Friday, January 20, 2012

Searchlight, Nevada

When unhappy with his press release, Ralph rewrote it and sent changes to Northwest. When dissatisfied with Northwest’s marketing, he wrote demanding that they comply with the terms of their agreement.

By letter dated January 22, 1996, Northwest’s account executive told Ralph that 6,800 copies of Searchlight, Nevada had been ordered and shipped. It didn’t say who placed the orders or where they shipped them, but said that another 2,500 copies had been ordered by the chain Books A Million. Northwest promised royalty statements in about three weeks.

On his 1996 Form 1040, Ralph reported $2,600 in gross royalties from his writing activity.

In late 1993, after signing with Northwest for Searchlight, Nevada, Ralph began researching Nevada Nights, San Joaquin Dawn. He wanted to document the difficulties that women face when attempting a break from prostitution. “The story’s never been done before to any degree of authenticity,” he said, explaining that he thought it was commercially viable.

Ralph, however, had learned that rooms at brothels were equipped with listening devices. Therefore he met prostitutes at other locations on “out calls,” paying by credit card. In 1994, during January, February, April, May, June, and July, he spent from one to six days a month in Nevada on “out calls.” He successfully encouraged ten prostitutes to leave their profession. As of his trial, he hadn’t finished Nevada Nights, San Joaquin Dawn.

Some time after signing with Northwest on Searchlight, Nevada, Ralph submitted the 450-page Lightning at Dawn. He thought that Northwest only required a joint venture payment for first novels, and so if Northwest agreed to publish Lightning at Dawn, he’d not have to pay anything. He also tried marketing Boys and Girls Together, but stopped when he was told that there was no need or market for that type of short stories at the time.

Thursday, January 5, 2012

Making the Deal and Working It

Ralph and Northwest reached an agreement for publication of Searchlight, Nevada on October 13, 1993. This agreement had Ralph paying Northwest $4,375 to publish ten thousand copies. Northwest’s marketing director wrote Ralph confirming receipt of Ralph’s money and described it as a “joint-venture payment.” The company’s operations officer explained via letter that Ralph’s payment represented about a fourth of production and marketing costs for ten thousand copies.

The agreement required Northwest to give a hundred “free” copies to Ralph and two hundred to major bookstores and book reviewers, to sell 2,500 copies through its “test market program,” and to sell the remaining books in the retail marketplace.

Ralph was to get forty percent of the retail amount of each book sold through the test market program and a royalty of fifteen percent of the retail price of remaining books sold to bookstores and wholesalers.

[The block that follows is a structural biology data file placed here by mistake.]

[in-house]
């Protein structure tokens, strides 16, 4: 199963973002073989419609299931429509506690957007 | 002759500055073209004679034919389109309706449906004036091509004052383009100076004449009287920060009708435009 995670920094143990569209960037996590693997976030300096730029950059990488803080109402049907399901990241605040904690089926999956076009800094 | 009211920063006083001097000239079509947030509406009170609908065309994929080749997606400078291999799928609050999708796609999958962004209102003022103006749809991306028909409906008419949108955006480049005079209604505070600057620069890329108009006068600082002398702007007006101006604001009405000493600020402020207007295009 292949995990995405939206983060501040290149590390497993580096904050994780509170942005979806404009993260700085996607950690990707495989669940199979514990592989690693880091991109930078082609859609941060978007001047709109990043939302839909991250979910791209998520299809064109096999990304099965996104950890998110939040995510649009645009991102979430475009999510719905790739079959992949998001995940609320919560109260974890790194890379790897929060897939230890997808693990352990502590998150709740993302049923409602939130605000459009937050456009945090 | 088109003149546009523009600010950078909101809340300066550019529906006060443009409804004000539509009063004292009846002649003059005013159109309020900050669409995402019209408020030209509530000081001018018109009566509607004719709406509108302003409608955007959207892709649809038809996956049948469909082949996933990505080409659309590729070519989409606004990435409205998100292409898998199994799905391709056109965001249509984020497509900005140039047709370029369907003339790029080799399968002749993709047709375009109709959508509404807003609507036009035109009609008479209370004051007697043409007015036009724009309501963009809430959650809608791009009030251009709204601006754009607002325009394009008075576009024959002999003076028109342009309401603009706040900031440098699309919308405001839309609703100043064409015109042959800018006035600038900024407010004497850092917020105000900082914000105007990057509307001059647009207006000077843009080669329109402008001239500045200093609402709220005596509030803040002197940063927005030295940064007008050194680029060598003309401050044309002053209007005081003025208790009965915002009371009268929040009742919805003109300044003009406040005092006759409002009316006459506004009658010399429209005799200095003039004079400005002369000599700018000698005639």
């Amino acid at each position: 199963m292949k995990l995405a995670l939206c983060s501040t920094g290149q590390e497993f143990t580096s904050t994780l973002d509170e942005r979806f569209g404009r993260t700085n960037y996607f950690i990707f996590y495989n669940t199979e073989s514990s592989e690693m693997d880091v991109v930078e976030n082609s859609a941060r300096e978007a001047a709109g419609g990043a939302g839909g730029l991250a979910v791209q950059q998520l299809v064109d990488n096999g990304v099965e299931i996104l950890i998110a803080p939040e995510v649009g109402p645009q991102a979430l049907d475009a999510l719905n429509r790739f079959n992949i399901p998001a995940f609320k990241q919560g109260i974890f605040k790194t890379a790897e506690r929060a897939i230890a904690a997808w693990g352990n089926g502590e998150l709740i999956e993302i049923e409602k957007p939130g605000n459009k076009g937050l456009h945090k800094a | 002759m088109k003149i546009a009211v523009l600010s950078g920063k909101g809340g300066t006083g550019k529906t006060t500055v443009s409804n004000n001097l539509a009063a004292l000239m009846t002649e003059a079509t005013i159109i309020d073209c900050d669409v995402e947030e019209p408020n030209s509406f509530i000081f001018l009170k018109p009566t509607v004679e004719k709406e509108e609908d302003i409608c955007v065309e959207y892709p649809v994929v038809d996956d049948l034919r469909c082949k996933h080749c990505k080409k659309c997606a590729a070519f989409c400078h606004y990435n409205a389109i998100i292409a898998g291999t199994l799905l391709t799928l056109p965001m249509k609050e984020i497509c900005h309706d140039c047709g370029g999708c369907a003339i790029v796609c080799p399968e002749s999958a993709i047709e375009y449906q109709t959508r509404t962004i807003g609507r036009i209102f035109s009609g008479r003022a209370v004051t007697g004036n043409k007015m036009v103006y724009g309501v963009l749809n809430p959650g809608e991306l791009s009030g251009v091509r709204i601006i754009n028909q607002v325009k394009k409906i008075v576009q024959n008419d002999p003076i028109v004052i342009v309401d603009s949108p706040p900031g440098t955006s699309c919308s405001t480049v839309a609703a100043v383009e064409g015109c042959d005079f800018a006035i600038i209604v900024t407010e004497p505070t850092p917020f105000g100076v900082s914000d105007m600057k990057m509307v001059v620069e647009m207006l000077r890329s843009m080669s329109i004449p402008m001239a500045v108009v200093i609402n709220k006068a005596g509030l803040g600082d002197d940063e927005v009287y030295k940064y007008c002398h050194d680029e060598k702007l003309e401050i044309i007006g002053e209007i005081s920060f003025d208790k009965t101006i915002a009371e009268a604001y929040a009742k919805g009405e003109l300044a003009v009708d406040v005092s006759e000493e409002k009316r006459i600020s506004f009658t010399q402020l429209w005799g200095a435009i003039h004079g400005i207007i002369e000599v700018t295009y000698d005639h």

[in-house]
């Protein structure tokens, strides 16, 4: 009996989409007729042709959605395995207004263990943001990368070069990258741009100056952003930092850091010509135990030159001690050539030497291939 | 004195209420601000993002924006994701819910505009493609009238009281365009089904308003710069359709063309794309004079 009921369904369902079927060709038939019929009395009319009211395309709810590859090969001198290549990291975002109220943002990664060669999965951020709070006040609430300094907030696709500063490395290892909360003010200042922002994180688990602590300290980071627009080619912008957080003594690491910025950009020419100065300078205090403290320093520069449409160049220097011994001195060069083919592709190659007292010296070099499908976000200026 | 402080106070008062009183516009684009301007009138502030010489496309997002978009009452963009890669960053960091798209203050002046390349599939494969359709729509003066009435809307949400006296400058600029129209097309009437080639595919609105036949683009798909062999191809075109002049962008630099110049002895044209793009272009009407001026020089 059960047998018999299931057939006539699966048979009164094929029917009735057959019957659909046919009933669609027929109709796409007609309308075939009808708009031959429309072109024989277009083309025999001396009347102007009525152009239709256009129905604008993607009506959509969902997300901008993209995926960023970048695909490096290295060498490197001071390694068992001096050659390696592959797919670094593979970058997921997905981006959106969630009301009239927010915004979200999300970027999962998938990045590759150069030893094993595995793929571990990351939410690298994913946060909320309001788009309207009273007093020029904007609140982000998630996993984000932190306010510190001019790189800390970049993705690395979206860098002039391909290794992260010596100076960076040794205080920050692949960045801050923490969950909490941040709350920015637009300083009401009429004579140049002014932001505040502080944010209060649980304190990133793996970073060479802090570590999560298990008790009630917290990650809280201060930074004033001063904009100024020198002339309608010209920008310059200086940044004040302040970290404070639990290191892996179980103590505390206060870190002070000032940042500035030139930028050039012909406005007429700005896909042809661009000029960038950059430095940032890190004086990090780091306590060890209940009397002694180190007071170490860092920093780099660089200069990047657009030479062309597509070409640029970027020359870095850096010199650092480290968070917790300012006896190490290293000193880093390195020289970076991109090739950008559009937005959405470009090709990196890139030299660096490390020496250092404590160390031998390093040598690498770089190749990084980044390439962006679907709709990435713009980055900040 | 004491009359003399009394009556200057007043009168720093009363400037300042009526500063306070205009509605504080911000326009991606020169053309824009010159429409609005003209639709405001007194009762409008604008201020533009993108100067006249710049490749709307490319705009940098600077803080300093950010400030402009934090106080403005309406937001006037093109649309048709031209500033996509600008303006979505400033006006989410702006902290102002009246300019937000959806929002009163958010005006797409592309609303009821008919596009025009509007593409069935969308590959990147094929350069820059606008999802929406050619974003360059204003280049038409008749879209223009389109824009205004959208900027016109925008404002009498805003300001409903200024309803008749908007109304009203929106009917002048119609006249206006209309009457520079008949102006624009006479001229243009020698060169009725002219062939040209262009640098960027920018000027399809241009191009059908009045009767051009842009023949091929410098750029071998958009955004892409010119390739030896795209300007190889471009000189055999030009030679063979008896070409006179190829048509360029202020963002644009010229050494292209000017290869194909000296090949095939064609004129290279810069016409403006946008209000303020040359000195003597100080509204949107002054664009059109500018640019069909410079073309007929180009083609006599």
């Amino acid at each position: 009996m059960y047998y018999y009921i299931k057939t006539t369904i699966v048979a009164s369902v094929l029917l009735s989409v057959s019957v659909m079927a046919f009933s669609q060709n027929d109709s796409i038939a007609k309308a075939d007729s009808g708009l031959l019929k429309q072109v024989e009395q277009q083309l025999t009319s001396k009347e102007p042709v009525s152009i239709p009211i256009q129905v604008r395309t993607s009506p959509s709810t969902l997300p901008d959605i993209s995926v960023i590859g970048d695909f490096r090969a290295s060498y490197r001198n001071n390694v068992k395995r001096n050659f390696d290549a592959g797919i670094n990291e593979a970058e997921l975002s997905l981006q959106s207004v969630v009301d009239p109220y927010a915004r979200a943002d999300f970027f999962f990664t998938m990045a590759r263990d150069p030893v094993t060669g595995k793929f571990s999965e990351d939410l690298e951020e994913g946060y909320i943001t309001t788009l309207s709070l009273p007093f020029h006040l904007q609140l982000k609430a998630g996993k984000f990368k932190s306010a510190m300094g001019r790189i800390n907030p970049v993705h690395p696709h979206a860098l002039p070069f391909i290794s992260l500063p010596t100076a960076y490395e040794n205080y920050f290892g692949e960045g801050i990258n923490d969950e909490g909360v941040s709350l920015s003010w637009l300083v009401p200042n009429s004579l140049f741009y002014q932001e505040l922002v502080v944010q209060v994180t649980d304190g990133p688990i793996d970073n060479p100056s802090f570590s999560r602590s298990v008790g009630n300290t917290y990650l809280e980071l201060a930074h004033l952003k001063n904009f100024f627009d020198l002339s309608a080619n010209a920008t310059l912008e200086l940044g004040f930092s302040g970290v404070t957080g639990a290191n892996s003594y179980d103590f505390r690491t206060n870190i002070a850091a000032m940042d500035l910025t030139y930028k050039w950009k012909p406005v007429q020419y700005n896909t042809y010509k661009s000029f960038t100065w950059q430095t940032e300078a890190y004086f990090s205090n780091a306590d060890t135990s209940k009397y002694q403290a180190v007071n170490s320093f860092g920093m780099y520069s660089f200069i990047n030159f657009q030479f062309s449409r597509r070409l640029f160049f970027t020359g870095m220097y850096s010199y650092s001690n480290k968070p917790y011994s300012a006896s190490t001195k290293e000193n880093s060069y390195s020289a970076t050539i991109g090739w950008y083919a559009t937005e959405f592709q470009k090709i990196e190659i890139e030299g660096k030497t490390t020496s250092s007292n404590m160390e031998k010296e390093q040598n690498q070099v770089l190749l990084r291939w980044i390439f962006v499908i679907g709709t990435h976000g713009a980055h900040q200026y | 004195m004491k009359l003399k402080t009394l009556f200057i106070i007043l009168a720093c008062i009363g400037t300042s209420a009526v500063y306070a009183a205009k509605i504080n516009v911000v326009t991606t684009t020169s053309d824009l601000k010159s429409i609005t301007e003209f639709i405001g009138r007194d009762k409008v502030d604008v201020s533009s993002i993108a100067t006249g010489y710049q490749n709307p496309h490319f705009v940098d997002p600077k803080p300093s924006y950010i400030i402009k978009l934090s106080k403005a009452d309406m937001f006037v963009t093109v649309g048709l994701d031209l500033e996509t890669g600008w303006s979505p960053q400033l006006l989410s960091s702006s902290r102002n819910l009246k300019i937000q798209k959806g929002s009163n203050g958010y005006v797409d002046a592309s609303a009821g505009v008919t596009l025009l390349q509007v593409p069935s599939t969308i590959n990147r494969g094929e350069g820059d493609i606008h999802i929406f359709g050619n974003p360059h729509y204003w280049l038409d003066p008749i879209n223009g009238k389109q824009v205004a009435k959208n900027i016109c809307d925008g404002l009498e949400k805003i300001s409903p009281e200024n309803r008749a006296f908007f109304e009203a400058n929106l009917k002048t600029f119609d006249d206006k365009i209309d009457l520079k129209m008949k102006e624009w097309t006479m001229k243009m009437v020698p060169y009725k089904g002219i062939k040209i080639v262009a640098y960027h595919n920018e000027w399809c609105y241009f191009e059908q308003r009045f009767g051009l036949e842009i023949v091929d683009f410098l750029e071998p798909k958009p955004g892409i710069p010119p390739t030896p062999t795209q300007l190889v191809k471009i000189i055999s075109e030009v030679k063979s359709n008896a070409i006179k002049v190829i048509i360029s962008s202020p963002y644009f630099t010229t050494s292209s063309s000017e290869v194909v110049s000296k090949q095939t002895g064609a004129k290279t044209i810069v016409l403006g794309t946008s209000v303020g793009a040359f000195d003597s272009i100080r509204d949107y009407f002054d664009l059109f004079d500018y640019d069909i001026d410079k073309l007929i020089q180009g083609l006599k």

Northwest was expected to pay royalties January 31st and July 31st each year along with interest for late payments. It would do a certain amount of sales promotion, advertising, and publicity. It was to have exclusive rights to the book.

Northwest representatives told Ralph that his book would probably earn him at least $20,000 in royalties.

Northwest published and released the 131-page Searchlight, Nevada in December 1995 with a retail price of $7.95. The book went on sale at Barnes & Noble Booksellers in Boynton Beach, Florida, and Falls Church, Virginia, and at Super Crown Books, store #106. People could also acquire it in Bailey’s Crossroads, Virginia, by special order through Borders Books and Music.

Prior to its release, Ralph worked in all stages of publication. In 1994, having reviewed its galley proofs, he asked about adding two chapters. By letter at the end of February 1995, he suggested cover designs and attached pictures, showing how he thought characters on the cover should look. He promised to provide any additional assistance he could, saying that he realized the cover design equaled the storyline in importance. It didn’t matter if the story was good if readers failed to buy it. Optimistic about the joint venture, he believed they’d have a “hot seller” and sell over 100,000 copies.

Ralph gave Northwest’s public relations department mailing lists and telephone numbers of bookstores, newspapers, magazines, and radio and motion picture companies. On his own, he mailed about sixty complimentary copies of the book along with individualized letters to bookstores, newspapers, magazines, and hotels. He worked with Northwest’s marketing expert to get it stocked with distributors and to set up book signings at major bookstores.

Friday, December 16, 2011

The Adventures of Two Men Who . . .

Ralph resolved to write a story about the adventures of two men who travel across the country to patronize Nevada brothels, where such establishments are—ahem—legal. In early 1993, Ralph drafted an 18,000-word basic storyline. He submitted his draft along with Lightning at Dawn and Boys and Girls Together in June for copyright protection. Ostensibly to make the story realistic and to develop characters with fidelity, Ralph visited numerous legal brothels in Nevada as a “customer.”
I can hear cogs in your mind working. If you’re like most, you’re saying, “Never mind telling me about deducting traveling expenses for going to Vietnam to obtain motorcycle pictures for a picture book.” A more vital question is: could Ralph deduct those costs? Well, we’ll see.
Ralph wrote in his journal. Note that, to Ralph’s credit, he kept a non-financial contemporaneous record. He wrote about his personal experiences at these—excuse me—whorehouses. He chronicled which bordellos he visited, the dates and even, sometimes, the hours.